Up for anything, adjusting Jeeps keep it movingAugust 16, 2017
By HENDRIX MAGLEY
DUBOIS — Case Eisenhut shifting from the No. 1 singles spot to playing No. 1 doubles with Alex Harder. Ethan Ziegler returning to play with his 2016 sectional partner Luke Harder on the doubles court. Two different freshmen playing with the varsity squad in the first two days.
Only two matches into the season for Northeast Dubois, and there’s already a whole lot of movement happening for the Jeeps.
“We know we have players who can play both singles and doubles and we’re going to be looking at different combinations,” Jeep coach Dwayne Knies said following Tuesday’s 5-0 shutout of Southridge, the second sweep for the Jeeps in as many days. “We’re stressing that the team comes first and they realize that. The guys are very accepting of playing the position that gives us the best chance to advance in the tourney later in the season.”
Knies said one of the duos that’s looked most comfortable together is the No. 2 doubles tandem of sophomores Luke Harder and Ethan Ziegler. Ziegler, who executed a 6-0, 6-0 win at No. 3 singles the day prior at Pike Central, teamed up with an old friend and nearly nabbed another shutout Tuesday in their 6-0, 6-1 triumph.
“I really hope that it’s me and him playing doubles when we get to the end of the year and go into sectional,” Luke Harder said. “It’s a lot less work and a lot more fun.”
While all of the players have said they’re comfortable about playing either singles or doubles, it’s clear to see that the guys all have their preferred positions — and that’s playing with a buddy.
“I’m definitely more of a doubles guy,” Jeep senior Alex Harder said following a 6-1, 6-1 No. 1 doubles win alongside classmate Case Eisenhut, predominantly a singles player since his freshman year. “I take whoever coach sends my way and help them pick it up the best that they can and do what we do best.”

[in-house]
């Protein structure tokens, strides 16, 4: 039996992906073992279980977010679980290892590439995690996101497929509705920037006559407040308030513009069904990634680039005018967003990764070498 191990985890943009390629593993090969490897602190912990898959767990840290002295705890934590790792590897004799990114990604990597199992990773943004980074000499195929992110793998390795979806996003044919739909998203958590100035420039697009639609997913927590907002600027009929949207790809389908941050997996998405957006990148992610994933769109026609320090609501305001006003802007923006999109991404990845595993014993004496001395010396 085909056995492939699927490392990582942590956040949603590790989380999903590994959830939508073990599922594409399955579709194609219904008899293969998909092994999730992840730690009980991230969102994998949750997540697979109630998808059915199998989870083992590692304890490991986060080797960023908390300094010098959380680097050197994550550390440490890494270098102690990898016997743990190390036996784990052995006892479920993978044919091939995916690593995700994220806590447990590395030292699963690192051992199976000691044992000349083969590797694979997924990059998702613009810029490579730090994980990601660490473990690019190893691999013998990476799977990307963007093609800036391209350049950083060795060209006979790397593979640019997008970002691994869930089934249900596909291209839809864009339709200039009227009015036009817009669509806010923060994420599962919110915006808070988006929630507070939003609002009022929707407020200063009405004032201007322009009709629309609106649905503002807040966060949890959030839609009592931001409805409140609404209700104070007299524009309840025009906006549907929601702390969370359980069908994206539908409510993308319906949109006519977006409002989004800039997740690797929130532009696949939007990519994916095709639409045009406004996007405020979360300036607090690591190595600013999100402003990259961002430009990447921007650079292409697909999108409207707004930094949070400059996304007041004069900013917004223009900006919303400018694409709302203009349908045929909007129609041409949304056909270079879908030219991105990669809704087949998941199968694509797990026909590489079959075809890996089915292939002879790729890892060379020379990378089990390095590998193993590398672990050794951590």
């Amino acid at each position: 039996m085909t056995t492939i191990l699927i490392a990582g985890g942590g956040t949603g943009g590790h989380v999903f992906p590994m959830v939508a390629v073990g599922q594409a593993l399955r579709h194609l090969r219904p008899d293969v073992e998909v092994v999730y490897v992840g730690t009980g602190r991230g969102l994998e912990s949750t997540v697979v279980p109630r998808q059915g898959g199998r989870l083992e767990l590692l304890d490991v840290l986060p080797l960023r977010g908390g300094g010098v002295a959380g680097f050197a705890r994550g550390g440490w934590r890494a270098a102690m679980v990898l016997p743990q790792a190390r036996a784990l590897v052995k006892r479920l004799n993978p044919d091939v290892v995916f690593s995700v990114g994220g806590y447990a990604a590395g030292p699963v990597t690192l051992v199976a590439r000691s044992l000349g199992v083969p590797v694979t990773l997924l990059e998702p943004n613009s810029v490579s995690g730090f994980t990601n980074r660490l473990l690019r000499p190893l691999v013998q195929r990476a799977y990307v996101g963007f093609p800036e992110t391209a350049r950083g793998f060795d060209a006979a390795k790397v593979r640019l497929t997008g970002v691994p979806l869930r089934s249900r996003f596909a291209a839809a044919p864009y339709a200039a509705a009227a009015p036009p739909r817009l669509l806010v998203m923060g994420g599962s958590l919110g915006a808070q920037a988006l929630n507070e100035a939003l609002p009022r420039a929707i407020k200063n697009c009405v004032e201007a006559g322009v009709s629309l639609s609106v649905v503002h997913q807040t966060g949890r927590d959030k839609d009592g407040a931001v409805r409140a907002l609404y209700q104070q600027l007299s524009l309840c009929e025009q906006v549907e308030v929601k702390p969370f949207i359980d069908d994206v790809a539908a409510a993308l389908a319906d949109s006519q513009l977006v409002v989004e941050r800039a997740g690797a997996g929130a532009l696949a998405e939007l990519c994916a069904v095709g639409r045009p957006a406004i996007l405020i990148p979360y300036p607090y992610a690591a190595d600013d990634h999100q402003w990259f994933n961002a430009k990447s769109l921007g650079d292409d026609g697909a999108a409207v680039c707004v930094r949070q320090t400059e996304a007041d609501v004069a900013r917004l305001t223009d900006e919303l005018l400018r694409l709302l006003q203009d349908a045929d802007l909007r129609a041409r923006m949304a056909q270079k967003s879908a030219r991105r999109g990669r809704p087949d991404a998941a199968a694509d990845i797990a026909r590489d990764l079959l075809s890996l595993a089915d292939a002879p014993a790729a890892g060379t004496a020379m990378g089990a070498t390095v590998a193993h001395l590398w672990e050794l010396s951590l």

Ziegler prefers going the doubles route for a wider strike zone.
“You get doubles alleys, I love getting doubles alleys,” Ziegler said. “You also don’t have to serve and serve-receive every single time, that’s nice.”
Another player who’s seen most of his playing time in doubles is Tanner Hurt. But that was when the freshman was playing in middle school — a lot different than his first career varsity match Tuesday. While Alex Bauer bumped up to No. 1 singles for the first time and rolled 6-0, 6-1 and Reece Bauer was a 6-1, 6-2 winner at No. 2 singles, Hurt capped the singles sweep with a 6-3, 6-4 decision at No. 3.
“It’s a lot more competitive here just with all of the sectional wins in the past,” Hurt said. “But I think I played pretty well overall in my first match. Need to work on my serve and returns a little but other than that I think I played well.”
Knies knows freshmen tend to be a little more inhibited their first time on the court in a varsity setting, but Hurt? Knies couldn’t even tell he was a rookie.
“He came out and played very aggressive and that’s not always the case with a freshman,” Knies said. “Sometimes they’ll come out a little scared, but not Tanner. That was good to see.”
For new Southridge coach Paul Kinker, the loss didn’t sting as bad as he thought it would, especially against a Northeast Dubois squad that stretched its regular-season win streak to 78 matches.
Kinker located many positives — from his son Owen playing No. 3 singles and pushing Hurt in the last match to finish, to Nos. 1 and 2 singles players Logan Welp and Carson Mundy being more competitive despite the Jeeps’ winning margins.
“Northeast Dubois is a really good team so it was a good barometer for us to see where we stand,” Kinker said. “I still would like to see a little more aggressiveness and there’s work to be done on the serves but overall, I’m not disappointed at all right now.”
Neither was Welp, given the spirit he witnessed on both sides of the fence — from Raider JV players engaged in the matches and cheering enthusiastically outside the courts, to the communication between Southridge’s doubles partners.
“I thought everyone just had a really good attitude today,” Welp said. “We just like to cheer everything and always keep momentum going because once you give up momentum is just goes downhill from there — you have to keep it up over 110 percent.”
The Raiders know it can be hard to keep momentum up at times, so they’ve got fixes for those stressful stretches.
For Mundy, that’s fidgeting with the strings of his racket between points. “You just get so frustrated that you just have to squeeze them hard,” Mundy said.
Welp opts for a different approach, singing songs and humming tunes but to regain composure. But no, “Stressed Out” by Twenty One Pilots isn’t one of the tunes in Welp’s serenity plan.
“It just helps me to not let it get in my head,” Welp said. “There’s not really any certain songs that I’ll sing, but anything I can whistle to, that will work for me.”
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